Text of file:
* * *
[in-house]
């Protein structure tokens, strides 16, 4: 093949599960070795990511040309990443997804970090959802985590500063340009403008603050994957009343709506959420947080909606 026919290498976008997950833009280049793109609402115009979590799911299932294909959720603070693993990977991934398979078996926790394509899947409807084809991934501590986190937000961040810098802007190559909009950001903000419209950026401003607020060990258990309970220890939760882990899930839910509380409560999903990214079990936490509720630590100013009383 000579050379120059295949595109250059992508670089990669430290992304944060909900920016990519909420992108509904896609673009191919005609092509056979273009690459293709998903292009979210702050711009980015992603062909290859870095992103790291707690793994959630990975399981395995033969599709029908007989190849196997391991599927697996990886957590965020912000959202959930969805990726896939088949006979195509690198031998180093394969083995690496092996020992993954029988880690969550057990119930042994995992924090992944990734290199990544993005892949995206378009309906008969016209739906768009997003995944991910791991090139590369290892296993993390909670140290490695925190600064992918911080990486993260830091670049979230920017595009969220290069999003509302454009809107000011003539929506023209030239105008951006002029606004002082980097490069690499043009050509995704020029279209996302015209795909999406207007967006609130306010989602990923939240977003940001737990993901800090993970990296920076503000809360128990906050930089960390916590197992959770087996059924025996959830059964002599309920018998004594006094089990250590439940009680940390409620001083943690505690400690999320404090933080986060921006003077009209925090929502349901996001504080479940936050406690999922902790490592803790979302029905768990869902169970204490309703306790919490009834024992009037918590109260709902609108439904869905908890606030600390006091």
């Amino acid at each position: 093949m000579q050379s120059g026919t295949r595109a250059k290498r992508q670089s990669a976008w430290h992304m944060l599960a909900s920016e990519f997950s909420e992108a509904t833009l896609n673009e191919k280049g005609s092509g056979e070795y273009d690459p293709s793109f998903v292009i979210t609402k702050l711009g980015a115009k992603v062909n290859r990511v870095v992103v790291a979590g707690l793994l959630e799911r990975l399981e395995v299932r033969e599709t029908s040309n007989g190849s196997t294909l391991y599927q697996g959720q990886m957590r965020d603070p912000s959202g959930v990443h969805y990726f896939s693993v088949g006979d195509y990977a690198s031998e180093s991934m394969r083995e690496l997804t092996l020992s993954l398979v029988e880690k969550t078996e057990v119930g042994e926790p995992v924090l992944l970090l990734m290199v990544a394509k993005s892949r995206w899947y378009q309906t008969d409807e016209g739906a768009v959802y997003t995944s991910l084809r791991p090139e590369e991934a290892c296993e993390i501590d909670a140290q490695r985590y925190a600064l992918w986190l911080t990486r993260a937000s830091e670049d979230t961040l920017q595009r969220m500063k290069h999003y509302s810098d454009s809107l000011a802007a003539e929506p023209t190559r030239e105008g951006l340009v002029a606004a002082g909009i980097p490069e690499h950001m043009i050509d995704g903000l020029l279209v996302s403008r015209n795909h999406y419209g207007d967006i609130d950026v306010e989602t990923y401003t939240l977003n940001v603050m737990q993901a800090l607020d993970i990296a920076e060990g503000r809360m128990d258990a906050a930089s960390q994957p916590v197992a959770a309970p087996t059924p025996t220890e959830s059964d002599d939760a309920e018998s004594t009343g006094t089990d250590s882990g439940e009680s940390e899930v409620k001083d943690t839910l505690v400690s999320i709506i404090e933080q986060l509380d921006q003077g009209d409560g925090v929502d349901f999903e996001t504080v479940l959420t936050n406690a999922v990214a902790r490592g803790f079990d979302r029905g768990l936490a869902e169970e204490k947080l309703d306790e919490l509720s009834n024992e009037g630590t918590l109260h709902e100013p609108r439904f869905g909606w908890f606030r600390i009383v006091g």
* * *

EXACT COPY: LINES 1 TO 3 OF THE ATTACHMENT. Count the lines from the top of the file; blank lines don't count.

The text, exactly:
[in-house]
């Protein structure tokens, strides 16, 4: 093949599960070795990511040309990443997804970090959802985590500063340009403008603050994957009343709506959420947080909606 026919290498976008997950833009280049793109609402115009979590799911299932294909959720603070693993990977991934398979078996926790394509899947409807084809991934501590986190937000961040810098802007190559909009950001903000419209950026401003607020060990258990309970220890939760882990899930839910509380409560999903990214079990936490509720630590100013009383 000579050379120059295949595109250059992508670089990669430290992304944060909900920016990519909420992108509904896609673009191919005609092509056979273009690459293709998903292009979210702050711009980015992603062909290859870095992103790291707690793994959630990975399981395995033969599709029908007989190849196997391991599927697996990886957590965020912000959202959930969805990726896939088949006979195509690198031998180093394969083995690496092996020992993954029988880690969550057990119930042994995992924090992944990734290199990544993005892949995206378009309906008969016209739906768009997003995944991910791991090139590369290892296993993390909670140290490695925190600064992918911080990486993260830091670049979230920017595009969220290069999003509302454009809107000011003539929506023209030239105008951006002029606004002082980097490069690499043009050509995704020029279209996302015209795909999406207007967006609130306010989602990923939240977003940001737990993901800090993970990296920076503000809360128990906050930089960390916590197992959770087996059924025996959830059964002599309920018998004594006094089990250590439940009680940390409620001083943690505690400690999320404090933080986060921006003077009209925090929502349901996001504080479940936050406690999922902790490592803790979302029905768990869902169970204490309703306790919490009834024992009037918590109260709902609108439904869905908890606030600390006091």
């Amino acid at each position: 093949m000579q050379s120059g026919t295949r595109a250059k290498r992508q670089s990669a976008w430290h992304m944060l599960a909900s920016e990519f997950s909420e992108a509904t833009l896609n673009e191919k280049g005609s092509g056979e070795y273009d690459p293709s793109f998903v292009i979210t609402k702050l711009g980015a115009k992603v062909n290859r990511v870095v992103v790291a979590g707690l793994l959630e799911r990975l399981e395995v299932r033969e599709t029908s040309n007989g190849s196997t294909l391991y599927q697996g959720q990886m957590r965020d603070p912000s959202g959930v990443h969805y990726f896939s693993v088949g006979d195509y990977a690198s031998e180093s991934m394969r083995e690496l997804t092996l020992s993954l398979v029988e880690k969550t078996e057990v119930g042994e926790p995992v924090l992944l970090l990734m290199v990544a394509k993005s892949r995206w899947y378009q309906t008969d409807e016209g739906a768009v959802y997003t995944s991910l084809r791991p090139e590369e991934a290892c296993e993390i501590d909670a140290q490695r985590y925190a600064l992918w986190l911080t990486r993260a937000s830091e670049d979230t961040l920017q595009r969220m500063k290069h999003y509302s810098d454009s809107l000011a802007a003539e929506p023209t190559r030239e105008g951006l340009v002029a606004a002082g909009i980097p490069e690499h950001m043009i050509d995704g903000l020029l279209v996302s403008r015209n795909h999406y419209g207007d967006i609130d950026v306010e989602t990923y401003t939240l977003n940001v603050m737990q993901a800090l607020d993970i990296a920076e060990g503000r809360m128990d258990a906050a930089s960390q994957p916590v197992a959770a309970p087996t059924p025996t220890e959830s059964d002599d939760a309920e018998s004594t009343g006094t089990d250590s882990g439940e009680s940390e899930v409620k001083d943690t839910l505690v400690s999320i709506i404090e933080q986060l509380d921006q003077g009209d409560g925090v929502d349901f999903e996001t504080v479940l959420t936050n406690a999922v990214a902790r490592g803790f079990d979302r029905g768990l936490a869902e169970e204490k947080l309703d306790e919490l509720s009834n024992e009037g630590t918590l109260h709902e100013p609108r439904f869905g909606w908890f606030r600390i009383v006091g």